Targeting every segment of voters
Poll campaigning has become an on-going affair with promise of schemes targeting every segment of voters such a way to consolidate citizen dependency. These lures are now described as “welfare schemes”, or “welfare weapons”. Instead of activating citizen, these lures are making them passive and prompting dependency. These offers are based on belief that by segmenting and making dependents, citizens could be easily swayed and controlled. Our political masters now are doing better than the Britishers did refining “divide and rule” strategy. Our leaders have been justifying these as “development initiatives”. Do we have any evidence that inequalities in the country have declined recently with so many such schemes in many different ways? On the contrary, going by government statistics the inequalities are on increase. And yet we continue to use “reservations” bogy all across and take to periodic surveys or census to further fragment or divide people and deepen their dependency on government. “Cards” of various kind (Ration, health, loan mafi and the like) being introduced and their eligibility criteria are changed as and when with discretionary provision so that people are under a grip.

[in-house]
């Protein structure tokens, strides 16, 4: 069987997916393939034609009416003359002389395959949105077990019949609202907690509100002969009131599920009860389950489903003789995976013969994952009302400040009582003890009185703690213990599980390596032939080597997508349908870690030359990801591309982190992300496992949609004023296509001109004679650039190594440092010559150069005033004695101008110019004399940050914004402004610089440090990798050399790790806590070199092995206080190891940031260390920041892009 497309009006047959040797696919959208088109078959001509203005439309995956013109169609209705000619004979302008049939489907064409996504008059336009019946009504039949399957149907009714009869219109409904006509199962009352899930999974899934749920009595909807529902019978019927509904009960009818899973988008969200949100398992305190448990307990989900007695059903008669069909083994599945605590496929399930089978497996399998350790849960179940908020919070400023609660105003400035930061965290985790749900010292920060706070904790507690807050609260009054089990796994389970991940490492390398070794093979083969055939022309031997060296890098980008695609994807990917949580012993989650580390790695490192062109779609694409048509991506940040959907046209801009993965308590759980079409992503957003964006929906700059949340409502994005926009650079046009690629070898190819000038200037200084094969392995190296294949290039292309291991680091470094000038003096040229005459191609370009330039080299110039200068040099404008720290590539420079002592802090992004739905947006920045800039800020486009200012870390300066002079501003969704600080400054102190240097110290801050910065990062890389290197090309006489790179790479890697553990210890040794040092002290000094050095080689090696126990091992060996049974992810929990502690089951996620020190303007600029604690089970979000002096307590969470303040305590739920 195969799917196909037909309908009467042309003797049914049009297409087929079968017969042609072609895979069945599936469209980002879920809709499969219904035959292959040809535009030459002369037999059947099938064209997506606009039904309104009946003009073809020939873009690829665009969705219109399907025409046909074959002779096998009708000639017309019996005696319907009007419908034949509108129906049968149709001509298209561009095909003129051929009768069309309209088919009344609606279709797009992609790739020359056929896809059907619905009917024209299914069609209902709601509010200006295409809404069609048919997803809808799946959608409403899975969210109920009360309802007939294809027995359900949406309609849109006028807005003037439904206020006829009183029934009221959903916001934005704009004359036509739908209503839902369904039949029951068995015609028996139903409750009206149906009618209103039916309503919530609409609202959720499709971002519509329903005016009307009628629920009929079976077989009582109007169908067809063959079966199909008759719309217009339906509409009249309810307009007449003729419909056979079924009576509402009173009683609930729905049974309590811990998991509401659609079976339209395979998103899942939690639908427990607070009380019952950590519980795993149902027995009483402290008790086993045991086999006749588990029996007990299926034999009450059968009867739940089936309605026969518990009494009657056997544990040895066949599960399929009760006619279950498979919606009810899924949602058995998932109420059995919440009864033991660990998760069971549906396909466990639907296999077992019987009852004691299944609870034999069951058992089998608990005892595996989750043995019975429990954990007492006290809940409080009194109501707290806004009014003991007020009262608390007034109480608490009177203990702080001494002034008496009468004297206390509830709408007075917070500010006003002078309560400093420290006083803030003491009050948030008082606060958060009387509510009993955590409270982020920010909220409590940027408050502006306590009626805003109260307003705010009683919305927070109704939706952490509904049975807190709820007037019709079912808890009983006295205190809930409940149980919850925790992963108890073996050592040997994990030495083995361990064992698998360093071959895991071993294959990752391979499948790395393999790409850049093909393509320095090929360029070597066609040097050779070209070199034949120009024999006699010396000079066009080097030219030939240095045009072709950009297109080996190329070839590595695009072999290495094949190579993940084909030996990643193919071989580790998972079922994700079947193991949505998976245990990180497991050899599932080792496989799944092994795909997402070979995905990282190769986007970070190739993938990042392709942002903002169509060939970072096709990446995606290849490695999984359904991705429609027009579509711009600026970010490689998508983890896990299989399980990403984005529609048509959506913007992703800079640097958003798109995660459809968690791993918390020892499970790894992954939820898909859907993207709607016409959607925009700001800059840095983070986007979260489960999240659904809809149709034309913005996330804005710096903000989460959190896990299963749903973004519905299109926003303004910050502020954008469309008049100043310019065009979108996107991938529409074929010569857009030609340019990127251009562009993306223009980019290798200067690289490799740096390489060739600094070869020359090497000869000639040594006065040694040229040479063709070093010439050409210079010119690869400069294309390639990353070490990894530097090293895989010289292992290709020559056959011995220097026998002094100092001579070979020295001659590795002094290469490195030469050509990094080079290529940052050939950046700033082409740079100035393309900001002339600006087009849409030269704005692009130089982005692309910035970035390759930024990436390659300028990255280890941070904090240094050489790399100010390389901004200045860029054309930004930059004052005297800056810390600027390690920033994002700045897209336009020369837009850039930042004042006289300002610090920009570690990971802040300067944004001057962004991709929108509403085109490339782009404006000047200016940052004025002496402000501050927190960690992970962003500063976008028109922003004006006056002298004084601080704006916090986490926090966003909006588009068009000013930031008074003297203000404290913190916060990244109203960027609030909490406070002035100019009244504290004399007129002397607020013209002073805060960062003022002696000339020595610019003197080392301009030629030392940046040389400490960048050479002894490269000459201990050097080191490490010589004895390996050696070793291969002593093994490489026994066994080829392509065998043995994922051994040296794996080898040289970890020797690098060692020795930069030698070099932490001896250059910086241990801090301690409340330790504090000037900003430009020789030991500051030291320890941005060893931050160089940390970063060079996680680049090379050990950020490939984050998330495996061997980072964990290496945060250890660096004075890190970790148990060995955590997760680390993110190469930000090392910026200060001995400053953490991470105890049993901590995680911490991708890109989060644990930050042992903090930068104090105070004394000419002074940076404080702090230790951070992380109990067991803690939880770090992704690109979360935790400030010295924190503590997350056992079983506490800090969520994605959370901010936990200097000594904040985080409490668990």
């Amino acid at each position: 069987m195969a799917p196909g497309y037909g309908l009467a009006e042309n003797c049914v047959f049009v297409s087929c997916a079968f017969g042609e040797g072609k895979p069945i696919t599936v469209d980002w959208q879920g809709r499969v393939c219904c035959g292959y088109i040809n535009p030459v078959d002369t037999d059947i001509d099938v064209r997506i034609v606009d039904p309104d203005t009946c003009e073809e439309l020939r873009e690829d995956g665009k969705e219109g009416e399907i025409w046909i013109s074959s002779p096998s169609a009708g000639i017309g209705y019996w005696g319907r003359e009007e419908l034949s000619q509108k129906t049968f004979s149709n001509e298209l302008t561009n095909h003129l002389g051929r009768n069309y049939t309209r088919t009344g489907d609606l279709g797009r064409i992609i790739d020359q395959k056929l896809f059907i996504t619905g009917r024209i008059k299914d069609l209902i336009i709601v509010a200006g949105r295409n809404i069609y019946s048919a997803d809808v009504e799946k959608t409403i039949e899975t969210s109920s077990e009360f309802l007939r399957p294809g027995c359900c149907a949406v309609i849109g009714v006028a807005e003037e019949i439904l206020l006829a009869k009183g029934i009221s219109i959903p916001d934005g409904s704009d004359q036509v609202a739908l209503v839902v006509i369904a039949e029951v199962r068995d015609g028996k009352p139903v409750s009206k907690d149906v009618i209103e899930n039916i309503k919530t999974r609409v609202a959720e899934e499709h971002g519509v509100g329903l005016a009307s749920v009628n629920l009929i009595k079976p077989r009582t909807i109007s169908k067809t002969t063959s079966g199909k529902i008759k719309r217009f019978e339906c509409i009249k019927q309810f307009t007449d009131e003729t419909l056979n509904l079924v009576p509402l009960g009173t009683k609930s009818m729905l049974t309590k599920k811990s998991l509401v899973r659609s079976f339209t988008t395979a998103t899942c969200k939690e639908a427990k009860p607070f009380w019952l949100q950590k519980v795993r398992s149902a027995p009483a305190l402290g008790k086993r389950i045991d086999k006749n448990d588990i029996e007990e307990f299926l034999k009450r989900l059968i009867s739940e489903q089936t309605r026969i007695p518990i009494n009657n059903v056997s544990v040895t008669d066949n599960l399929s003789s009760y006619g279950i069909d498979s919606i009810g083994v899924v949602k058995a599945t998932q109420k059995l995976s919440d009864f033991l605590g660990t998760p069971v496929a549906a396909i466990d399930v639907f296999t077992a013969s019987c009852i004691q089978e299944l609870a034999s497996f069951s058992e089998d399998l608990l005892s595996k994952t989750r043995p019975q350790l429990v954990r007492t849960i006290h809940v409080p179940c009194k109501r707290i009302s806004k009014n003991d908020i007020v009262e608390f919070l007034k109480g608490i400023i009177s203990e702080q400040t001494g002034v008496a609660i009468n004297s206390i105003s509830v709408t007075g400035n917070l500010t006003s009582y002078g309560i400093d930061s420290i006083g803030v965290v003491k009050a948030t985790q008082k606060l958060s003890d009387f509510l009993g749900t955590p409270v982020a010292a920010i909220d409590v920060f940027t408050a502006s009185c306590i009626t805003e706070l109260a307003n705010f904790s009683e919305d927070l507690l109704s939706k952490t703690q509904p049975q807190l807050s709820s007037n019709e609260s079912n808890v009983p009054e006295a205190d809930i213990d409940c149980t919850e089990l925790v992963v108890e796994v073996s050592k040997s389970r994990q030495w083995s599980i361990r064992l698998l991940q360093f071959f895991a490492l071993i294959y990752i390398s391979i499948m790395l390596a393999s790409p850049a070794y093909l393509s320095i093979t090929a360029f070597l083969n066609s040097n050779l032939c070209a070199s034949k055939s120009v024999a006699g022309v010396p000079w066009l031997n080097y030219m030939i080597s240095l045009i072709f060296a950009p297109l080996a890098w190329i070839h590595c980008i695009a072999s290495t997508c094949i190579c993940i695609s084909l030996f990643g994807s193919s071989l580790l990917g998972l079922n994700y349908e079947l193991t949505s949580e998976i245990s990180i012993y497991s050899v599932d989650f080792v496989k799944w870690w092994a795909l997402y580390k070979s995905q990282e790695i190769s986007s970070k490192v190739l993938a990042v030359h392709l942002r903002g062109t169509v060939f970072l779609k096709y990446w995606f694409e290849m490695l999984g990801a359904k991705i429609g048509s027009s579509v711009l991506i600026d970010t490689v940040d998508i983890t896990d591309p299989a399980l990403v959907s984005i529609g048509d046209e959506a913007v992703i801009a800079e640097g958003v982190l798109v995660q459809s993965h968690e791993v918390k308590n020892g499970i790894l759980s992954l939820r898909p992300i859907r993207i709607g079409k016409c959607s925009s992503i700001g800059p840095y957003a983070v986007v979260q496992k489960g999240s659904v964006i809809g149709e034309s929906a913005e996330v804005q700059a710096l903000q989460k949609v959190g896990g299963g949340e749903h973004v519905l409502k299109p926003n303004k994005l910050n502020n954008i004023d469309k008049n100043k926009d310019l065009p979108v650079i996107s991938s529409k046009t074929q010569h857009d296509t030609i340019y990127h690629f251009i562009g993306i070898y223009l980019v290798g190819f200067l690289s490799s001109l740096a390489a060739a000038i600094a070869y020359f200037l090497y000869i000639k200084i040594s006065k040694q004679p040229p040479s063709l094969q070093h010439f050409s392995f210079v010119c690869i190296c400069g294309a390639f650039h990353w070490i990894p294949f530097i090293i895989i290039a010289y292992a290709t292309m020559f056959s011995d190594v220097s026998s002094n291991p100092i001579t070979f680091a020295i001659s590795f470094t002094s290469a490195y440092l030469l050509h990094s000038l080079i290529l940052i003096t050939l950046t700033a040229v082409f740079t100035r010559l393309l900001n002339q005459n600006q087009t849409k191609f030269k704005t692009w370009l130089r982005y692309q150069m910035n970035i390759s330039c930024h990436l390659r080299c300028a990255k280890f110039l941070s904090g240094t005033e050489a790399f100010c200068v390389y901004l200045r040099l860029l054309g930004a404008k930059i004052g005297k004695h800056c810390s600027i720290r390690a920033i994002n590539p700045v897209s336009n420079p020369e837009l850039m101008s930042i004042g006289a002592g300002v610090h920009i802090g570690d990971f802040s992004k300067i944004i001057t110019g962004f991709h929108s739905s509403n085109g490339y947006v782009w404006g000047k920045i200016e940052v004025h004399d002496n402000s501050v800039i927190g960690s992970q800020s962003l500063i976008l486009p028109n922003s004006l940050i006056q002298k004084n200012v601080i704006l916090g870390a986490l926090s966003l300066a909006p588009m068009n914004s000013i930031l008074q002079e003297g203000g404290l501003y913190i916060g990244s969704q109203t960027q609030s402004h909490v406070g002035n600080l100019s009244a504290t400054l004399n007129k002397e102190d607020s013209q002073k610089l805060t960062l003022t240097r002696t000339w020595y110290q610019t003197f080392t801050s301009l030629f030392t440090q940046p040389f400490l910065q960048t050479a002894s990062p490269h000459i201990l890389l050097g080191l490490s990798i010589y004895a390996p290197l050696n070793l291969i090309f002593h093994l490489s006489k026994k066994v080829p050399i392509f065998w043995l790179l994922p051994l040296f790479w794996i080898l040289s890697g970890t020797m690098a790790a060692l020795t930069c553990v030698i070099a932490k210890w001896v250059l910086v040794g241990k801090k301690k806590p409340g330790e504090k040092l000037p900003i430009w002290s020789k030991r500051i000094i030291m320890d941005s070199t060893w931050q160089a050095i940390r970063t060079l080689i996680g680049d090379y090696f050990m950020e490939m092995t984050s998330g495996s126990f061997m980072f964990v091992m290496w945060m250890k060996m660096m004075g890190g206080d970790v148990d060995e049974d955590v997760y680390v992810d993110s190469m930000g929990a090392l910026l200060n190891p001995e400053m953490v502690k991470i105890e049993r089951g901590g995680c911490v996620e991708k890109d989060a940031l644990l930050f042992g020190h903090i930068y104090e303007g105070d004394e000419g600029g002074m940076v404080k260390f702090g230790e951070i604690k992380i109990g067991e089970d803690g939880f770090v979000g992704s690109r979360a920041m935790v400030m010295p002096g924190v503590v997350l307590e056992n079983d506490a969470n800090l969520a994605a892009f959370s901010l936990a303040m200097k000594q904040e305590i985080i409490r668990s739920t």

I was happy when two judges of Madras High Court two months ago condemned as never before by any court the way the parties are luring voters with all kind of gifts immediately and promises if came to power. The judges felt that such offers amount to corruption and asked the ECI to take it up and noted that this trend is making people lazy and unproductive. And yet we see state after state, leader after leader and party after party proliferating the trend as if they are not interested in the values, legalities, and concerned of the future. My often referred example for “good governance” is how citizens of Switzerland responded a couple of years ago to a proposal of their government to grantee basic income for every family. Since 1,00,000 voters under their constitution could call for a referendum, that proposal was put to vote. Two-thirds voted against such a dole offer. They said they do not want to be under the mercy of the government, become lazy and lose their individuality. They reminded “Work is Worship” idea. Can we expect such a wisdom here?
Disaster to fundamentals